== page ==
Introduction to EK9

EK9 is a modern general purpose programming language that fuses Object Oriented and Functional programming techniques with controlled Generic/ Aspect Oriented Programming (AOP). It pulls a number of widely used design patterns and framework ideas into the language. It provides a modular software ecosystem as part of the compiler /language itself.

It has been designed to be used by very young/inexperienced developers; right through to the 'enterprise' developers. It accomplishes this by providing layered constructs that start simple but scale to cater for sophisticated software solutions.

You may ask; can one single language fuse all those different methodologies together, should they be fused together? Are the compromises that have been made too severe to make any of these techniques truly useful? Mixing what is normally third party libraries and build tools into a single software development platform might be viewed as a backwards step by many.

The 'hello world' section below gives you a quick glimpse of the layout.

Hello, World in EK9

defines module introduction
  defines program
      stdout <- Stdout()
      stdout.println("Hello, World")

Lets assume this is stored in a file called helloworld.ek9; we would run that program with the following command:

  • $ ek9 helloworld.ek9
  • On Linux/Unix/MacOS you can use this as well/instead
  • $ ./helloworld.ek9

As you can see the layout for EK9 is simple and minimal (Python like in many ways), it uses module to represent a name space (introduction) a construct part (program) and then the program itself (HelloWorld) with its body. The <- is a declaration of a variable of a particular (inferred) type (a class called Stdout which can be used to print out Strings).

Main Features

Why try EK9? Well most of the features in EK9 you'll find in most other modern languages. But there are a few fairly unique capabilities that you may find compelling. It is really the combinational effect of the syntax/layering and structure that is innovative and different.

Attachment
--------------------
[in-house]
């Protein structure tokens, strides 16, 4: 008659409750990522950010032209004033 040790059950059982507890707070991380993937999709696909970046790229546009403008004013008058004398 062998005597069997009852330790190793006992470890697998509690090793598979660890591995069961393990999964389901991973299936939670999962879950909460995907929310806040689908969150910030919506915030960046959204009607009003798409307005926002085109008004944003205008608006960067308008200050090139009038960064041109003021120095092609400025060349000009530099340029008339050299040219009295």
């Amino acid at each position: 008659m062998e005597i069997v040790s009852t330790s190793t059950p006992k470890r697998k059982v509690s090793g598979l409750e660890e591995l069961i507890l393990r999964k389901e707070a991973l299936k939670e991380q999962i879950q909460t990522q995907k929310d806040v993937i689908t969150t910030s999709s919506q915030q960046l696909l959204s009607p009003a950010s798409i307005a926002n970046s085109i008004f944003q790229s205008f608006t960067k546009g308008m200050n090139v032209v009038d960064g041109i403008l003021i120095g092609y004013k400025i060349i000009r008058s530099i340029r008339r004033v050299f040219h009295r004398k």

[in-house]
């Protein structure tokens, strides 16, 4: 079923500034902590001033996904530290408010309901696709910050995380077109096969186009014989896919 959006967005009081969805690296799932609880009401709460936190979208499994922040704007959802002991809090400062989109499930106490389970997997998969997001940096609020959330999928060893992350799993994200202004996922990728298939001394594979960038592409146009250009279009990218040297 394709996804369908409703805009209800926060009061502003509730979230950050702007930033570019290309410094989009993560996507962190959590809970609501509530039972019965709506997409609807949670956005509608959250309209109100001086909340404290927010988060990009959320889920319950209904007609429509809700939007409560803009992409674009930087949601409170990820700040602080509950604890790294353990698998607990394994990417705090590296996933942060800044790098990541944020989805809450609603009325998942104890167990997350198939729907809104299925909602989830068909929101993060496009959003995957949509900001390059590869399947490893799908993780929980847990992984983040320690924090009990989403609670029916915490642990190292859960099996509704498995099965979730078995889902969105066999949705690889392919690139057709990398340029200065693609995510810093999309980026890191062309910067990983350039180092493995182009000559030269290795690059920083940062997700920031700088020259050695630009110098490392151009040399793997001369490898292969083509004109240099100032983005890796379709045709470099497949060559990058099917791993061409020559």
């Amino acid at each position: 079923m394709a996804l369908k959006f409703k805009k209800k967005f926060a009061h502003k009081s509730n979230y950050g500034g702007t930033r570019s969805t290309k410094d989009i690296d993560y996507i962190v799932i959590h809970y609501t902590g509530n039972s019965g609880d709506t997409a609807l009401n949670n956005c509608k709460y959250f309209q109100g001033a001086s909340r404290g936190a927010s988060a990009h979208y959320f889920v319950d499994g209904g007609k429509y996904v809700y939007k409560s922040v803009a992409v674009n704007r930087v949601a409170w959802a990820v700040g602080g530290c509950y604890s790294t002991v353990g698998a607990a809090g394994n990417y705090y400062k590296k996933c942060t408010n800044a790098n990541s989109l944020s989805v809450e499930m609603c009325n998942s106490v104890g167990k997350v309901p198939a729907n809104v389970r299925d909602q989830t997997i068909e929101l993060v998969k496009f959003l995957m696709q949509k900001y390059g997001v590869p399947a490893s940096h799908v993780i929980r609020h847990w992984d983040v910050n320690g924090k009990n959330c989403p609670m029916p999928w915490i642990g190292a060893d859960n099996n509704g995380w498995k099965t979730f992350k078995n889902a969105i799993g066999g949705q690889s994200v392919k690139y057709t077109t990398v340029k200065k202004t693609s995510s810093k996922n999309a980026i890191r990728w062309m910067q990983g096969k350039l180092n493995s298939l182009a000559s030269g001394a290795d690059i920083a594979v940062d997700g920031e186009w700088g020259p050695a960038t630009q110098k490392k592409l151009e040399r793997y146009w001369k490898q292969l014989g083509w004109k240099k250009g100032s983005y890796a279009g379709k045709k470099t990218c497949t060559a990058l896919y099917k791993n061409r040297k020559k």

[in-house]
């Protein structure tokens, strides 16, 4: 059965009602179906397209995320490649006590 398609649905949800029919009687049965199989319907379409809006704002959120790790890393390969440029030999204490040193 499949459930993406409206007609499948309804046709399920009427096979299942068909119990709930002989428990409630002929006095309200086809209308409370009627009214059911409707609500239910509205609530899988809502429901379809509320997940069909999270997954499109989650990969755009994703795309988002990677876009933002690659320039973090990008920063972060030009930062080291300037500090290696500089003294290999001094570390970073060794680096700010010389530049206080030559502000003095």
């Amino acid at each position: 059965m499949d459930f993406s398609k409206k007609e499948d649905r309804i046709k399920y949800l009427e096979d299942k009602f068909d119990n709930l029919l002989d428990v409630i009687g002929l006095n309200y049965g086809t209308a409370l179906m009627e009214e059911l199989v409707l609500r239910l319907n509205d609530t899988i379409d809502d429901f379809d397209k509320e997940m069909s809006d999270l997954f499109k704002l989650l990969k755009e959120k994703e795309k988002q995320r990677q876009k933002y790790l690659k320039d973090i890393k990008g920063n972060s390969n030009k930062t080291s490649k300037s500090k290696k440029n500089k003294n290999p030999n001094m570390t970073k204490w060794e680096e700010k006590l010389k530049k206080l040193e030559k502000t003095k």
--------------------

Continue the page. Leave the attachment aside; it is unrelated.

General Features
Specific new Features

This introduction page is quite very long and full of discussion/rational/logic/licensing if you really just want to get a good look at the language then start with the list of examples or sections on structure, basics and then operators.

You may consider this manual as a stream of consciousness; your criticism is accepted. As this is 'open source' please write a better manual to contribute; it will be gratefully received.

There is a significant amount of information in this manual, do not expect to be able to get through it all in one go. It will take time to understand it all. There are examples throughout, but there are also sections that contain code snips to solve general problems in different ways using EK9. You may find a review of these as helpful as reading these pages.

The examples do actually work with the current prototype compiler, so the outputs shown are the actual outputs from the example programs. So this is not just theoretical ideas/vapourware! But the compiler is incomplete even as a prototype (currently). The first reference implementation of the compiler is now being developed; so join in on its development.

If you are an experienced developer or just want to see what the language is like in more detail; then take a look here for new starters and here for more experienced developers to see what EK9 has to offer you. If on the other hand you've read this and want to understand how mature EK9 is in terms of tooling, compilers, IDE and community the look at the tooling section.


To understand the licensing and current state of development, jump to those sections or just keep reading.

However, if you have just stumbled upon this site and are new to software development and think you might use EK9, there is a brief overview of other languages you might like to consider. This is not intended to dissuade you from trying EK9, but to help you make an informed decision as to which language might suit you.

There is a brief outline of other main-stream current languages that EK9 has taken aspects of design/structure from; each of which are excellent in their own right. Some of the key aspects of development for any developer will be supporting tools (IDE), ease of syntax, a big library of functions/classes/components and critically wide adoption by many developers with code examples and a supportive and informed developer community.

The purpose of creating EK9

EK9 has been designed from the outset to reduce the amount of boiler plate code, punctuation (syntax) and provides pragmatic type inference. It borrows constructs and syntax from other languages (layout, functions, classes, etc); so it should feel quite familiar in many ways, but defines it several new concepts. Furthermore it (re)introduces some older Unix ideas such as streaming/pipelining and limited operator overloading that will be familiar to Unix/Linux and C/C++ developers. If you want to see the main additions over and above other languages then look here.